Sunday, February 8, 2015

Things I Learned from Interviewing People

Since I’m the only local person in my department who speaks Japanese, I helped HR department when they’re interviewing a Japanese speaker staff. Well, besides looking for my successor, apparently my department decides to have a manager who speaks Japanese. Wicked!

I became a little bit used to interviewing people. It’s basically just questioning them in Japanese, which is I’m not that excel too (haha). But yeah it always makes them feel like “Oh God this girl can speak fluent Japanese!” or “Oh look this girl is so calm throwing questions! She must have lived in Japan for several years!” or at least that’s what I assumed seeing them all nervous and sweaty (yes, almost all the guys I interviewed were sweating).

Last Friday was pretty interesting. So there are 3 guys that we interviewed, let’s call them Mr. A, Mr. B, and Mr. C. Please note that most of the person I interviewed was older than me. I feel like a little princess who’s looking for a guy to amuse me because I’m super bored and don’t own a wifi router.

Here are things that I learned after interviewing them.

Mr. A

He went to a not-very-reputable university and took English Literature major. He studied for 3 years, did NOT finish it but instead went to Japan for some 3 years factory internship program. That’s where he got his Japanese language skill (d’uh!) but he doesn’t own a legitimate TOEFL certificate. What a lousy English Literature major student. And to be honest, his English was really not that good. He even requested to answer the question in Bahasa Indonesia! Dude, not cool.

After he’s back to Indonesia, he went to a different college, start from zero in computer major. The weirdest thing of this guy is when he described his job. He basically only did administrating job and a little translating in between, BUT he receives a much higher salary than I did! What the heck?!? I’m highly doubt that and believe he exaggerated his current salary, like, probably almost twice than the real salary he got.

Lesson learned:

-          - Do NOT ever request to change the language when you’re interviewed in a language other than your mother language. Just, don’t.
-          - Do NOT exaggerate your salary TOO MUCH. It’s OK to do it from time to time, but don’t over-do it.

Mr. B

He went to universities in Japan for both of his bachelor and master degree, graduate with summa cum laude GPA (perfect 4.00 GPA for his master degree), received the Monbukagakusho Scholarship, his TOEIC score was 825, have a JLPT N1 certificate. Bottom line, he’s not human. He’s a mutant with a super intelligent brain. Yet he’s very humble, calm and he even referred himself as “not very good in Japanese language”. I was ready to throw off my pencil at his face.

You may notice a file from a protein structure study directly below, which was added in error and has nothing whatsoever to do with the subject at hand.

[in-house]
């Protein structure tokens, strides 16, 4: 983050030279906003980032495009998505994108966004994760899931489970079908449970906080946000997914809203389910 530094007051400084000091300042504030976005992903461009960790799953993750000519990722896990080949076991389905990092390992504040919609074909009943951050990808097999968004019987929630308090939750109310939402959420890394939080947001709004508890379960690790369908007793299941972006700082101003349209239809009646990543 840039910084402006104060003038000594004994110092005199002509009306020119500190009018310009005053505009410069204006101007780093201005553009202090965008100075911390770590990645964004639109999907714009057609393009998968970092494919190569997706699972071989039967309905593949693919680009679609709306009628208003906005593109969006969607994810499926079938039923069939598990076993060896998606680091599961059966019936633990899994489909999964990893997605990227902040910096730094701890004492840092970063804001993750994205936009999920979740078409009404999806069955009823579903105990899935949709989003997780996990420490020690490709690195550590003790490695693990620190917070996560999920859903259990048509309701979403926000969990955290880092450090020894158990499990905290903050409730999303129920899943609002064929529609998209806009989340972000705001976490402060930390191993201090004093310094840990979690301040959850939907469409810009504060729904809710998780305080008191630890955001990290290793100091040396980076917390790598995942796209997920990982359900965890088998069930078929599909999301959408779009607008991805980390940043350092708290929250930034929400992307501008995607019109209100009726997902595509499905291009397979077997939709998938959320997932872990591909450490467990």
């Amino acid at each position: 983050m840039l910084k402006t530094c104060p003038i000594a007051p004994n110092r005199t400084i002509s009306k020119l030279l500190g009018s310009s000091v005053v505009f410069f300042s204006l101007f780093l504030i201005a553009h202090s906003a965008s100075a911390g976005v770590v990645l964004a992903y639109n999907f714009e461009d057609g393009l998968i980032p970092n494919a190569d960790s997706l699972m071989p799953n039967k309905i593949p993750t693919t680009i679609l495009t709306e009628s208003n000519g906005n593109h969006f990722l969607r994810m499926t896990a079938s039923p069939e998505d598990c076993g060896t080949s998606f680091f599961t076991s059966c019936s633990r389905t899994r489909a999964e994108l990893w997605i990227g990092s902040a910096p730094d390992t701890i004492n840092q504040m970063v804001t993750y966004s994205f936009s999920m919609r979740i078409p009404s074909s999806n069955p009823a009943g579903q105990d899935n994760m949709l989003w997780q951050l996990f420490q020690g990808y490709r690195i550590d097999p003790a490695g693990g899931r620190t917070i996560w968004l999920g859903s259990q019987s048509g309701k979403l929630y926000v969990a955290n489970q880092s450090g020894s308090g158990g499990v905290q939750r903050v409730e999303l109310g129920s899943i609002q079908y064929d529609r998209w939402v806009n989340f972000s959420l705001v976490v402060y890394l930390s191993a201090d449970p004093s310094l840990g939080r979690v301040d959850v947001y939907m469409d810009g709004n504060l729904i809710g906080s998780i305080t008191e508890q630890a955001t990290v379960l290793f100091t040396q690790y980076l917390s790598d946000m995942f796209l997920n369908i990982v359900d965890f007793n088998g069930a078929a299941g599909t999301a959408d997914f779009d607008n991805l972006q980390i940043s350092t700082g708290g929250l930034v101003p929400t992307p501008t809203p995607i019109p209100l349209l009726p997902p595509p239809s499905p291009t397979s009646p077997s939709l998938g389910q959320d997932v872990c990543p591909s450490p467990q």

When my manager tells him about our business, he listened to it and asked some very good questions. I could see that this guy is really, really smart with eagle eyes that sees what human generally don’t see. He’s that good. And cool. And good looking. And married.

Anyway, beside my broken heart of seeing his wedding ring, this guy is top-notch but probably over qualified for the position. He expected high salary, which is OK considering his background.

Lesson learned:

-          - Be bold when questioning about the company and the job. You can see immediately what you’re gonna get through if you take the job.
-         -  Be humble. Even though it makes some people want to throw things at your face, it’s still a lot better than be a smug.

Mr. C

Firstable, this guy doesn’t speak good English and never took any TOEFL test. He’s currently working in an Indonesian company. When we asked him why he wanted to leave his job, he said that he wants to work in a international company. I think he meant was bi-national company since he only speaks Bahasa Indonesia and Japanese Language. International, you say? We wouldn't hire this guy, but for the sake of humanity, we still interviewed him. I don’t know why HR department sent him to us.

He has a really loud voice despite the fact the he also went to Japan for a 3 years factory internship. I guess he went to a part of Japan where people speaks loudly to each other. I don’t know what part of Japan is that, but oh well.

Lesson learned:

-          - Try your best to adjust your voice volume to match your surroundings.
-          - When you apply for an international company, for the love of God, SPEAK ENGLISH. Seriously.

Soo.. I’m not the one who’s going to choose them since I’m only helping. Not sure the management already picks the winner either. But it’s a good experience since I’ll be having some interview for my self too in the future *wink*.

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